Erin Toll, deputy insurance commissioner of Colorado and former title insurance researcher, launched a national title insurance scandal, won a payment of about $24 million for consumers and did something no one was ever able to do before: she made title insurance sexy.

Toll’s investigation of nine Colorado title insurers eventually led to the refunding of about $24 million to consumers by First American Title Insurance Co., and sparked dozens of similar investigations nationwide in states including Florid

Erin Toll, deputy insurance commissioner of Colorado and former title insurance researcher, launched a national title insurance scandal, won a payment of about $24 million for consumers and did something no one was ever able to do before: she made title insurance sexy.

Toll’s investigation of nine Colorado title insurers eventually led to the refunding of about $24 million to consumers by First American Title Insurance Co., and sparked dozens of similar investigations nationwide in states including Florida, Washington, California, Oklahoma, Minnesota and Washington.

Even now, real estate-related companies are shaking in their boots waiting for the next shoe to drop, as the New York Department of Insurance begins a similar probe and California’s insurance commissioner asks the Department of Housing and Urban Development to pursue the home builders and banks he says were involved in insurance kickbacks.

Perhaps even more importantly, consumers are talking about a form of insurance once so obscure most people hardly knew it existed – and hence getting a better idea of their rights.

It all started with Toll, whose ongoing probe caused Fidelity National, one of the companies under investigation, to terminate its captive reinsurance treaties across the country, and also generated First American’s $24 million refund. Both companies took these actions without admitting wrongdoing.

The companies are accused of phony reinsurance contracts between title companies and subsidiaries of real estate agents, developers and lenders.

Under these alleged elaborate schemes, the title insurers agreed to give about half of the premium on title insurance policies to captive reinsurance companies created by the other conspirators. The parent companies of those captives would in turn refer business to the title insurer. The alleged arrangements harm consumers by potentially forcing up title insurance rates.

As is often the case, a succession of unforeseen circumstances united to make Toll uniquely qualified for her watchdog tasks. Perhaps more so than any other state official, the attorney learned the job from the ground up – starting out at age 16 doing manual title searches in "dusty, smelly" offices.

"It was the 1970s," said Toll, recalling the horrifically low-tech procedures then in place for title searches.

"You had to go to the Hall of Records and haul these giant big books out and search manually in alphabetical order for names. You had to do it for deeds of trust, mechanic’s liens. It was all done manually," Toll said.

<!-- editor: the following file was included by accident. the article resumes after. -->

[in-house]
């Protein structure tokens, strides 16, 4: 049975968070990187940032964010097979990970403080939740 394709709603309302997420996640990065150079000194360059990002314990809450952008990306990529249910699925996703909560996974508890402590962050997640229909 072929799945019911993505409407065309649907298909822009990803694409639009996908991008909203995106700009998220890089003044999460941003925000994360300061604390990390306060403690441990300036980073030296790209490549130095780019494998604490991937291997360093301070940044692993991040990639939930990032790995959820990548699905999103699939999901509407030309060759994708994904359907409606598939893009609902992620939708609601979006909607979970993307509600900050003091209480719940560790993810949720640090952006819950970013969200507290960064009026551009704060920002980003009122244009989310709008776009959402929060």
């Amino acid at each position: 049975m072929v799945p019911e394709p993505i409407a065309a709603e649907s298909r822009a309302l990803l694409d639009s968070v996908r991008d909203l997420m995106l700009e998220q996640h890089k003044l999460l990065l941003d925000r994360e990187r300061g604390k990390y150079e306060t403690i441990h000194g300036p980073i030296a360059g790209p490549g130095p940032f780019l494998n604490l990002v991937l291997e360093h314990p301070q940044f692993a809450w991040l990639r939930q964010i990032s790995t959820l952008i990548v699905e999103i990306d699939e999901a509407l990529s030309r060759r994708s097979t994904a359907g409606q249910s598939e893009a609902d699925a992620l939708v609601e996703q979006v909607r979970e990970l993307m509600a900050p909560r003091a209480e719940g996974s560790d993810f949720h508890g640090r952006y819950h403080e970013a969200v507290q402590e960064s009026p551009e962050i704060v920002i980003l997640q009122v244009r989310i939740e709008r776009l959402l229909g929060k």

"If you had seen me do it in the late ’70s, you would have said, ‘That’s exhausting.’ You get big biceps from lifting these books two and a half feet long," Toll laughed. "And you have to go through all these years for all these types of lines. They’re (the books) big and dusty and smelly."

After graduating from college, Toll worked at Stewart Title in Boulder, Colo., in the modern era, where "everything was computerized," giving her an inside look at more current practices.

"The company had to pay $10,000 a month to belong to a title plant, and that plant has people updating the records," Toll noted. "It isn’t cheap."

Later on, after becoming and attorney and joining the staff of the Colorado Department of Insurance, Toll put her unique knowledge of the industry to good use in her investigation.

Toll, who is married with children and has a warm, girl-next-door quality, hasn’t let the fame generated by her activities go to her head. She is pressing ahead with the investigation, which she clearly pursues out of dedication as opposed to self-promotion.

For example, Toll not only spoke at a national real estate conference in April, she attended the entire event, held in Washington, D.C., by the Real Estate Services Providers Council.

"I think people were shocked to see me attend the conference and not just speak," Toll said. "But I don’t think you can effectively regulate unless you understand the industry. I was not going to lose the opportunity to educate myself. Even though the cherry blossoms were in bloom and I would have liked to walk around the Potomac."

The conference focused on how the industry should handle regulation. Not wanting to be disruptive, Toll kept a low profile, attending the workshops without fanfare. This led to a certain amount of consternation. "People were saying, ‘Erin Toll is among us!’" Toll recalled.

Many presenters at the conference said that in the past, there hadn’t been much enforcement of regulations such as the Real Estate Settlement Procedures Act, known as RESPA, which regulates the mortgage-closing process, and governs title insurance referral practices. Toll said. "In the past nobody cared about title insurance. It was the ugly stepchild of the insurance world," she said.

"I think this made such an impact at least partially because of the climate right now," Toll said. "Enron, Martha Stewart, consumers are demanding the light be shined on previously unknown practices. And title insurance – no one knew what it was, but now they’re saying, ‘Hey, we want to know what is going on!’"

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Send tips or a Letter to the Editor to janis@inman.com or call (510) 658-9252, ext. 140.

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